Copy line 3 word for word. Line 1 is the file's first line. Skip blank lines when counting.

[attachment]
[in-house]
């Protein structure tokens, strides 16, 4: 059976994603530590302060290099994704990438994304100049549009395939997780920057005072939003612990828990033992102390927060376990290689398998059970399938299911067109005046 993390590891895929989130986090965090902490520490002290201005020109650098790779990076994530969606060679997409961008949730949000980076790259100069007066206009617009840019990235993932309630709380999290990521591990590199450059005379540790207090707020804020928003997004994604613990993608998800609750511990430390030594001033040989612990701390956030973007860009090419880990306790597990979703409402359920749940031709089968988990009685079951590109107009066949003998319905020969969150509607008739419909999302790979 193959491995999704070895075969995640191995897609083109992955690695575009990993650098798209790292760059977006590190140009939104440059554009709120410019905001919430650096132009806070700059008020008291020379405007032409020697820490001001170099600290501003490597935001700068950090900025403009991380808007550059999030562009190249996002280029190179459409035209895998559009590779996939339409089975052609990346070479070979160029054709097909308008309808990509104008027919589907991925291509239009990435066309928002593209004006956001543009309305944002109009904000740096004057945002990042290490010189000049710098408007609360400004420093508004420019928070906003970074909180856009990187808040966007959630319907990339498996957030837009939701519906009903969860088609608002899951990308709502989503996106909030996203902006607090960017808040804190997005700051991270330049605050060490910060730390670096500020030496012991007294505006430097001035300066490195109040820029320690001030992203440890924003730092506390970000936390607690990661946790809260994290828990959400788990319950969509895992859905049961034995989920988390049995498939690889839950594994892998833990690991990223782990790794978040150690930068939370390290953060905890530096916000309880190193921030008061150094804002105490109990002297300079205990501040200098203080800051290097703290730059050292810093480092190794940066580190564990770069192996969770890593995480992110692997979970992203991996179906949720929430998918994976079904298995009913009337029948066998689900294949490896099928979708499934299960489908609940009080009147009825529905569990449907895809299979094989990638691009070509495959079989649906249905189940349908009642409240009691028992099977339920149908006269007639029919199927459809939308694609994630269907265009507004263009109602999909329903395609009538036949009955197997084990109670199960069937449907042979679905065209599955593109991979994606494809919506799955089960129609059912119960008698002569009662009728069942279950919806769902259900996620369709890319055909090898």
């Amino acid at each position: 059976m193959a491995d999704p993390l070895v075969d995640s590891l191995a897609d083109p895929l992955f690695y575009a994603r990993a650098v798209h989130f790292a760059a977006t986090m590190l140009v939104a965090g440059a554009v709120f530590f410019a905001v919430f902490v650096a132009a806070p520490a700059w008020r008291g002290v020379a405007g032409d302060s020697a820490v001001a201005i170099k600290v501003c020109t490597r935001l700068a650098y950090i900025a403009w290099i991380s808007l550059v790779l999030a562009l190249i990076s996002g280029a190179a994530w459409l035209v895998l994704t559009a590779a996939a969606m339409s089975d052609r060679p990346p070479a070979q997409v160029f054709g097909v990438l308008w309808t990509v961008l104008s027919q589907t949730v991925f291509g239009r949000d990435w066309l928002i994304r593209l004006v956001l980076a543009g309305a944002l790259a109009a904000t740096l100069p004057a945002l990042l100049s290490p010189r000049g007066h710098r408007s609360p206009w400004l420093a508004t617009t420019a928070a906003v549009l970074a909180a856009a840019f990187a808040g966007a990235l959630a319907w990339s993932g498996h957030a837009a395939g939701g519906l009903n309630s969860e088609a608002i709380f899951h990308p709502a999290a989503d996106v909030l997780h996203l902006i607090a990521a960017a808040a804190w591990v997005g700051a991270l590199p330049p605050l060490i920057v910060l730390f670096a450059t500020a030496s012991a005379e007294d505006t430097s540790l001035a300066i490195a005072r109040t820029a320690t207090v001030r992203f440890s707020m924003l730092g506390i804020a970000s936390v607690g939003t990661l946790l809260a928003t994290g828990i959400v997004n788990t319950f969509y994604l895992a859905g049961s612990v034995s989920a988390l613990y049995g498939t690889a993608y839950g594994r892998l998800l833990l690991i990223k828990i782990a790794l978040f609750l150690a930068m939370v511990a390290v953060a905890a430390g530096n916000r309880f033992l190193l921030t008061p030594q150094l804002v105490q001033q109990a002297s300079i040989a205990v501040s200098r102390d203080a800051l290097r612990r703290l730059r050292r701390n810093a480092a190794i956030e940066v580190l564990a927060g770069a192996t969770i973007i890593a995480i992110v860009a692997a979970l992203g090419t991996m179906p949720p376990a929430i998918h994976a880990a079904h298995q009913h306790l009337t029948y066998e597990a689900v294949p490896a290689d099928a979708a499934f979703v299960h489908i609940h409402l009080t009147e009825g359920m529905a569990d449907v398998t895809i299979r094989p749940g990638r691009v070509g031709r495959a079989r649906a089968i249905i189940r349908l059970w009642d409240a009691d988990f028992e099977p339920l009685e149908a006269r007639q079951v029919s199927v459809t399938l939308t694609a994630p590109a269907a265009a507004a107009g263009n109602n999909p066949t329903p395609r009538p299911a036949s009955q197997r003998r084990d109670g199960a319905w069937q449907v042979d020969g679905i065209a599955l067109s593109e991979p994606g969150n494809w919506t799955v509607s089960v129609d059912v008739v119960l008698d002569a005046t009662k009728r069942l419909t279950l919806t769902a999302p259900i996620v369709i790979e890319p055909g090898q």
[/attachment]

């Amino acid at each position: 059976m193959a491995d999704p993390l070895v075969d995640s590891l191995a897609d083109p895929l992955f690695y575009a994603r990993a650098v798209h989130f790292a760059a977006t986090m590190l140009v939104a965090g440059a554009v709120f530590f410019a905001v919430f902490v650096a132009a806070p520490a700059w008020r008291g002290v020379a405007g032409d302060s020697a820490v001001a201005i170099k600290v501003c020109t490597r935001l700068a650098y950090i900025a403009w290099i991380s808007l550059v790779l999030a562009l190249i990076s996002g280029a190179a994530w459409l035209v895998l994704t559009a590779a996939a969606m339409s089975d052609r060679p990346p070479a070979q997409v160029f054709g097909v990438l308008w309808t990509v961008l104008s027919q589907t949730v991925f291509g239009r949000d990435w066309l928002i994304r593209l004006v956001l980076a543009g309305a944002l790259a109009a904000t740096l100069p004057a945002l990042l100049s290490p010189r000049g007066h710098r408007s609360p206009w400004l420093a508004t617009t420019a928070a906003v549009l970074a909180a856009a840019f990187a808040g966007a990235l959630a319907w990339s993932g498996h957030a837009a395939g939701g519906l009903n309630s969860e088609a608002i709380f899951h990308p709502a999290a989503d996106v909030l997780h996203l902006i607090a990521a960017a808040a804190w591990v997005g700051a991270l590199p330049p605050l060490i920057v910060l730390f670096a450059t500020a030496s012991a005379e007294d505006t430097s540790l001035a300066i490195a005072r109040t820029a320690t207090v001030r992203f440890s707020m924003l730092g506390i804020a970000s936390v607690g939003t990661l946790l809260a928003t994290g828990i959400v997004n788990t319950f969509y994604l895992a859905g049961s612990v034995s989920a988390l613990y049995g498939t690889a993608y839950g594994r892998l998800l833990l690991i990223k828990i782990a790794l978040f609750l150690a930068m939370v511990a390290v953060a905890a430390g530096n916000r309880f033992l190193l921030t008061p030594q150094l804002v105490q001033q109990a002297s300079i040989a205990v501040s200098r102390d203080a800051l290097r612990r703290l730059r050292r701390n810093a480092a190794i956030e940066v580190l564990a927060g770069a192996t969770i973007i890593a995480i992110v860009a692997a979970l992203g090419t991996m179906p949720p376990a929430i998918h994976a880990a079904h298995q009913h306790l009337t029948y066998e597990a689900v294949p490896a290689d099928a979708a499934f979703v299960h489908i609940h409402l009080t009147e009825g359920m529905a569990d449907v398998t895809i299979r094989p749940g990638r691009v070509g031709r495959a079989r649906a089968i249905i189940r349908l059970w009642d409240a009691d988990f028992e099977p339920l009685e149908a006269r007639q079951v029919s199927v459809t399938l939308t694609a994630p590109a269907a265009a507004a107009g263009n109602n999909p066949t329903p395609r009538p299911a036949s009955q197997r003998r084990d109670g199960a319905w069937q449907v042979d020969g679905i065209a599955l067109s593109e991979p994606g969150n494809w919506t799955v509607s089960v129609d059912v008739v119960l008698d002569a005046t009662k009728r069942l419909t279950l919806t769902a999302p259900i996620v369709i790979e890319p055909g090898q």